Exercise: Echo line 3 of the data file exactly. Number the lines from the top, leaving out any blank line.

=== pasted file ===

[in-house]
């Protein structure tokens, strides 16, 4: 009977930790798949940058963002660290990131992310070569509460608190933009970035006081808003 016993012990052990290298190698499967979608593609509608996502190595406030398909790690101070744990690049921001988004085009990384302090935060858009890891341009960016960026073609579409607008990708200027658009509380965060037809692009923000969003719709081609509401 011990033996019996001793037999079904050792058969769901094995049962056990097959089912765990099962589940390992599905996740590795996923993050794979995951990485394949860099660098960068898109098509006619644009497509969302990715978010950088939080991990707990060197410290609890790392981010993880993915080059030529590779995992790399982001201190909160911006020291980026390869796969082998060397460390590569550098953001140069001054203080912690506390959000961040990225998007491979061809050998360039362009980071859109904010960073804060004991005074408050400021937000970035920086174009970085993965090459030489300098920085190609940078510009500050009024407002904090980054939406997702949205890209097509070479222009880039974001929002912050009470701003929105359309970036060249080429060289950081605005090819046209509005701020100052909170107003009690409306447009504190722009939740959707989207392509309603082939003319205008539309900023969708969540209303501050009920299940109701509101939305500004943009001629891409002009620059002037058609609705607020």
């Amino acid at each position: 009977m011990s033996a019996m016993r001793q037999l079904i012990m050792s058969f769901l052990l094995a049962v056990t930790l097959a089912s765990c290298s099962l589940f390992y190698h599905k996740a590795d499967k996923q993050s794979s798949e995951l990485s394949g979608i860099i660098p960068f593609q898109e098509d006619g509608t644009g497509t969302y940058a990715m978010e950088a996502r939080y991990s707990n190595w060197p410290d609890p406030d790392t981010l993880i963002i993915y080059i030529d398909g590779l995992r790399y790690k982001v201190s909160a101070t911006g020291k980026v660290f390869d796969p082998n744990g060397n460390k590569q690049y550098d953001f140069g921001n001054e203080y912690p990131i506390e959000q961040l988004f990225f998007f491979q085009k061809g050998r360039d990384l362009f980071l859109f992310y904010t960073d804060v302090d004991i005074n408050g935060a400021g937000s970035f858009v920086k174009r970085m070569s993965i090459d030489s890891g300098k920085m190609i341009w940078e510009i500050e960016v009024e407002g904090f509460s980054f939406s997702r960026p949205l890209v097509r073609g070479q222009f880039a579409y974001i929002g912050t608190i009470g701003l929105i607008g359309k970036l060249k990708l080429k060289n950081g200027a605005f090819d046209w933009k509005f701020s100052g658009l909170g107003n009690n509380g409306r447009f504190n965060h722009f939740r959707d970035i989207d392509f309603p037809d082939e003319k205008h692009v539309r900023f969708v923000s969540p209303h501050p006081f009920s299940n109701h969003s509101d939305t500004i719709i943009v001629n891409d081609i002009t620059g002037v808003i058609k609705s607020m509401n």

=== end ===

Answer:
């Amino acid at each position: 009977m011990s033996a019996m016993r001793q037999l079904i012990m050792s058969f769901l052990l094995a049962v056990t930790l097959a089912s765990c290298s099962l589940f390992y190698h599905k996740a590795d499967k996923q993050s794979s798949e995951l990485s394949g979608i860099i660098p960068f593609q898109e098509d006619g509608t644009g497509t969302y940058a990715m978010e950088a996502r939080y991990s707990n190595w060197p410290d609890p406030d790392t981010l993880i963002i993915y080059i030529d398909g590779l995992r790399y790690k982001v201190s909160a101070t911006g020291k980026v660290f390869d796969p082998n744990g060397n460390k590569q690049y550098d953001f140069g921001n001054e203080y912690p990131i506390e959000q961040l988004f990225f998007f491979q085009k061809g050998r360039d990384l362009f980071l859109f992310y904010t960073d804060v302090d004991i005074n408050g935060a400021g937000s970035f858009v920086k174009r970085m070569s993965i090459d030489s890891g300098k920085m190609i341009w940078e510009i500050e960016v009024e407002g904090f509460s980054f939406s997702r960026p949205l890209v097509r073609g070479q222009f880039a579409y974001i929002g912050t608190i009470g701003l929105i607008g359309k970036l060249k990708l080429k060289n950081g200027a605005f090819d046209w933009k509005f701020s100052g658009l909170g107003n009690n509380g409306r447009f504190n965060h722009f939740r959707d970035i989207d392509f309603p037809d082939e003319k205008h692009v539309r900023f969708v923000s969540p209303h501050p006081f009920s299940n109701h969003s509101d939305t500004i719709i943009v001629n891409d081609i002009t620059g002037v808003i058609k609705s607020m509401n």